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Course Enhancements | A New – But Still Familiar – Friend

When golf members return to Willowbend and tee it up on The Bend course this spring, they’ll quickly discover that a familiar friend has benefited from a much-needed facelift. Over the years, the short par-4 third hole has become exceedingly difficult, especially off the tee, as a beech tree near the end of the fairway has grown so large that players have recently been forced to hit their drives to a landing area down the right side of the fairway that’s less than 10 yards wide.

We’ve long admired the work and philosophies of golf’s Golden Age architects, and it was Alister MacKenzie’s beliefs about course design that ultimately convinced us that the third hole needed a redesign. “The ideal hole,” MacKenzie wrote in 1933, “is surely one that affords the greatest pleasure to the greatest number.”

Construction starts on Bend #3.

Left Is Now Right

To assure that the greatest amount of pleasure is had on the third hole, we determined that a major shift was necessary. The best golf holes are ones that provide golfers with multiple options, where different strategies can be employed with an equal chance of success. That’s what the third hole on The Bend course needed.

We started by building new tee boxes and repositioned them farther to the right, closer to the row of homes that run down that side of the hole. We also removed trees down the left side. Both of those tasks allowed us to widen and redirect the fairway, angling it more to the left. We also relocated the hole’s lone fairway bunker, moving it from the left side of the short grass to the right, about 260 yards from the back tees.

Now, players have options. The aggressive golfer can take the bold approach to hit a longer drive to the left of the tree. A well-struck shot carrying at least 220 yards (from the member’s tees) will catch the slope and trundle down the hill, leaving only a short pitch shot onto the green. Conversely, those who prefer to take a conservative approach can hit a mid to long iron (or hybrid) to the right of the tree—so long as they can stay short of the bunker. Both options provide unobstructed views of the green.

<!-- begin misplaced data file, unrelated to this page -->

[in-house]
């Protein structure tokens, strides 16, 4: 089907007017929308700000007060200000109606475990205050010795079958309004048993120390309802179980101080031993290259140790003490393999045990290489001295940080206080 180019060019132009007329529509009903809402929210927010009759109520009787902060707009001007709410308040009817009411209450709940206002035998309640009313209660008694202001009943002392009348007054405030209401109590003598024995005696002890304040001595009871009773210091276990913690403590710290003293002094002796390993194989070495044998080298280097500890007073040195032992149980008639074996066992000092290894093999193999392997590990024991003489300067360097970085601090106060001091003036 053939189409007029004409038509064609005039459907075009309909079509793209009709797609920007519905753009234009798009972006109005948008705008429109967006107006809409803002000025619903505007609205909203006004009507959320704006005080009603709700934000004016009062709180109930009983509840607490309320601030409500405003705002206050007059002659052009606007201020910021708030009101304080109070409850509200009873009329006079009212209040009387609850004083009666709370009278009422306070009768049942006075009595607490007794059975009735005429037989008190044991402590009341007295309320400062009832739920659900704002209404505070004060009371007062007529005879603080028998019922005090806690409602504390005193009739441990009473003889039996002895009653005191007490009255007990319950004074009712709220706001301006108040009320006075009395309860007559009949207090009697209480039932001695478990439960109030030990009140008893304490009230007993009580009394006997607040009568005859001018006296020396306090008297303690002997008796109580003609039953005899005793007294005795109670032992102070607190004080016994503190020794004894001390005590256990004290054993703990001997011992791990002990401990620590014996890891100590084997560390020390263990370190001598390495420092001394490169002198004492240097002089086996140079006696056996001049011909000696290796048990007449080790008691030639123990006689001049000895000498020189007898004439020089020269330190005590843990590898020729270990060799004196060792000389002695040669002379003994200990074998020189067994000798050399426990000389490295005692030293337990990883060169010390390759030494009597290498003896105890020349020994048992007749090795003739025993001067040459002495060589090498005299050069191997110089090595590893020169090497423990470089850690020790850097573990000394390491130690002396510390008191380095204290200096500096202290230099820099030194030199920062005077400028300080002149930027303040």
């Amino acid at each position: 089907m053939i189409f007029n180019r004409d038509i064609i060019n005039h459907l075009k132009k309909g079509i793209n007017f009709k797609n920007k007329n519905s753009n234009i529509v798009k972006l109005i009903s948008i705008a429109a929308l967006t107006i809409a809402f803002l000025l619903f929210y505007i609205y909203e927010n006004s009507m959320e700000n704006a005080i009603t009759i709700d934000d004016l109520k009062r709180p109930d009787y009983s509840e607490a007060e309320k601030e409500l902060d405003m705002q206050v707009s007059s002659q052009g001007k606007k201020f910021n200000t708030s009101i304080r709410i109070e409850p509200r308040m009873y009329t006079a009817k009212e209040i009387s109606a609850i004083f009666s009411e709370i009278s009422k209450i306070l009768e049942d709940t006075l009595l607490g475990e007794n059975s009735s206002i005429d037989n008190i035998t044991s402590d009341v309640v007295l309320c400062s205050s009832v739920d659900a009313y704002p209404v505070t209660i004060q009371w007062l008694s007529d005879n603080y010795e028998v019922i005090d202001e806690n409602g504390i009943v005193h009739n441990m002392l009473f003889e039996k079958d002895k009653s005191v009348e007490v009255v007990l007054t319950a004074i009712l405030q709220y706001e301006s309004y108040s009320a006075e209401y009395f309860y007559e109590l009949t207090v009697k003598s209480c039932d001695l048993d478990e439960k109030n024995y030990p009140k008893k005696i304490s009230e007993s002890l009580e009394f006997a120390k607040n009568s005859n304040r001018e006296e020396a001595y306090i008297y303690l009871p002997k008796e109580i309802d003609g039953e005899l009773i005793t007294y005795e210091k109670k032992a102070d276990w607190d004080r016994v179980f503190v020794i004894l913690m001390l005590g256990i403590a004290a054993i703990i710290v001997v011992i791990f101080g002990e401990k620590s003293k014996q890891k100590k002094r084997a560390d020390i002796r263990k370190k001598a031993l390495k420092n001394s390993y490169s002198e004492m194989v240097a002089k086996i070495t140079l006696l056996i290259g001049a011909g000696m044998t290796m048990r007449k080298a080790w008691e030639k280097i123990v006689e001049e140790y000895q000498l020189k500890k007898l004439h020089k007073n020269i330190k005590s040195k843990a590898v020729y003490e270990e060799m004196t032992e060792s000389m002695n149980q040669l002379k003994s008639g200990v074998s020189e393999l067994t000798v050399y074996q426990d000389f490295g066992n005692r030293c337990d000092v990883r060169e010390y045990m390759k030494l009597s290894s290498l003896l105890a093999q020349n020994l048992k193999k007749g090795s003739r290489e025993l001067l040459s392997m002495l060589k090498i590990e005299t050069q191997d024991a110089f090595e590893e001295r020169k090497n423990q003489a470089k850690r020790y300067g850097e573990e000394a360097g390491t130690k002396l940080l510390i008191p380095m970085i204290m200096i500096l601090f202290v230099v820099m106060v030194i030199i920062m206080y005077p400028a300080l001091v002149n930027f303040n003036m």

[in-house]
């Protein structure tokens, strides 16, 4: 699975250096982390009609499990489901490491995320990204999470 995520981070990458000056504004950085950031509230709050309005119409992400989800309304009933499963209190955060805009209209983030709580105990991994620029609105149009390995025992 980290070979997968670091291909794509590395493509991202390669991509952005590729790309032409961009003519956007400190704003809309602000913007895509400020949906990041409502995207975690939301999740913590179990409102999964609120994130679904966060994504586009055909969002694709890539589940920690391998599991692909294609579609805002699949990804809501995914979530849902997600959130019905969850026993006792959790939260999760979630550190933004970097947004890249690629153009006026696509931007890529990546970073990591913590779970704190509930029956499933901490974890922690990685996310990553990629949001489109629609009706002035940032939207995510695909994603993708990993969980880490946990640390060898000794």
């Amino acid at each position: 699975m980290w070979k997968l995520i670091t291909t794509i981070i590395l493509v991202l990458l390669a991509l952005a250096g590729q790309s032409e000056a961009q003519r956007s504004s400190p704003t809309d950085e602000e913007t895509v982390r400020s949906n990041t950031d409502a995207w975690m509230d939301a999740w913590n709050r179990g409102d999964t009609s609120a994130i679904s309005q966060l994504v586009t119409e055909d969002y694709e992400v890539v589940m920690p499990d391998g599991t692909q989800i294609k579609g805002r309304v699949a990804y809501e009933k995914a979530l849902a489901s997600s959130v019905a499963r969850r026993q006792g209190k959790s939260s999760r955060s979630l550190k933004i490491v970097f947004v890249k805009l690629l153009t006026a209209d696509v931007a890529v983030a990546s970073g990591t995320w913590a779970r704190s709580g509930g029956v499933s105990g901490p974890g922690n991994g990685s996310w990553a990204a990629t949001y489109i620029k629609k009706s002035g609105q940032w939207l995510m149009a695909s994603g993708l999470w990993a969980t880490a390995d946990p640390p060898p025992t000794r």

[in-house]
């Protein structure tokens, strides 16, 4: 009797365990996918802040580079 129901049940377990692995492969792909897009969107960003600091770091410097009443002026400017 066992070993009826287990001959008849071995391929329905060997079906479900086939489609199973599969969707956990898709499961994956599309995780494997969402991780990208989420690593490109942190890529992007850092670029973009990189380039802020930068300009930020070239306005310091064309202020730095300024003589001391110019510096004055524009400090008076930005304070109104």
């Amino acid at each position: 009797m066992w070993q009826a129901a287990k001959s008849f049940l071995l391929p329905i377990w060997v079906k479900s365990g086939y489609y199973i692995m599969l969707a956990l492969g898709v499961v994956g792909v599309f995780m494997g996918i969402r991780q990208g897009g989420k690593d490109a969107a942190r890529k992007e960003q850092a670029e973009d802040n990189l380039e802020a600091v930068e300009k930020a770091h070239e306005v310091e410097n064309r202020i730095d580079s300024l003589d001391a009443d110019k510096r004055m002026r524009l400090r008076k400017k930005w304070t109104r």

But make no mistake, the third hole remains a challenge because it now forces players to not only make a choice with their tee shot; they also have to execute it.

New trees with the start of new bunker in background.
The new brick paver cart path is starting.
Rough grade and new tee boxes.

Going Out on a Limb

While we cleared out some trees on the left to widen and reposition the fairway, we also added trees down the right side of the hole to provide a better buffer between the golf course and home sites. Members will notice that trees were also added down the hill on the left, which basically extends the tree line and improves the views that golfers have from the tree and the fairway. Don’t worry, those new trees are not in play.

One tree, however, still remains in play. We weren’t about to cut down that big beech tree at the center of this hole—it simply adds too much character and strategy. Instead, we gave it a generous trimming. Just don’t be led astray by that tree’s streamlined appearance, it’s still an imposing obstacle that you won’t want to be stuck behind.

The beech tree is getting a haircut.

Your New Adventure Awaits

So what can you expect when you play the reimagined—but still familiar—third hole? Think of it like a restored muscle car that’s been discreetly modified along the way. The third hole on The Bend is now that ’68 Mustang that you’ve always loved, only it’s now equipped with power steering, air conditioning, and all-wheel drive. In other words, now you can actually enjoy driving it. We think you’ll enjoy your drives off the tee on the third hole a lot more, too.

Which option will you choose?

“It’s going to be like playing a new hole, but it’s a hole that still feels familiar. It’s going to offer a different experience, and like with anything new, there’s a feeling of adventure that comes with that.” – Matt Klida, Willowbend’s Director of Agronomy, who oversaw the redesign project

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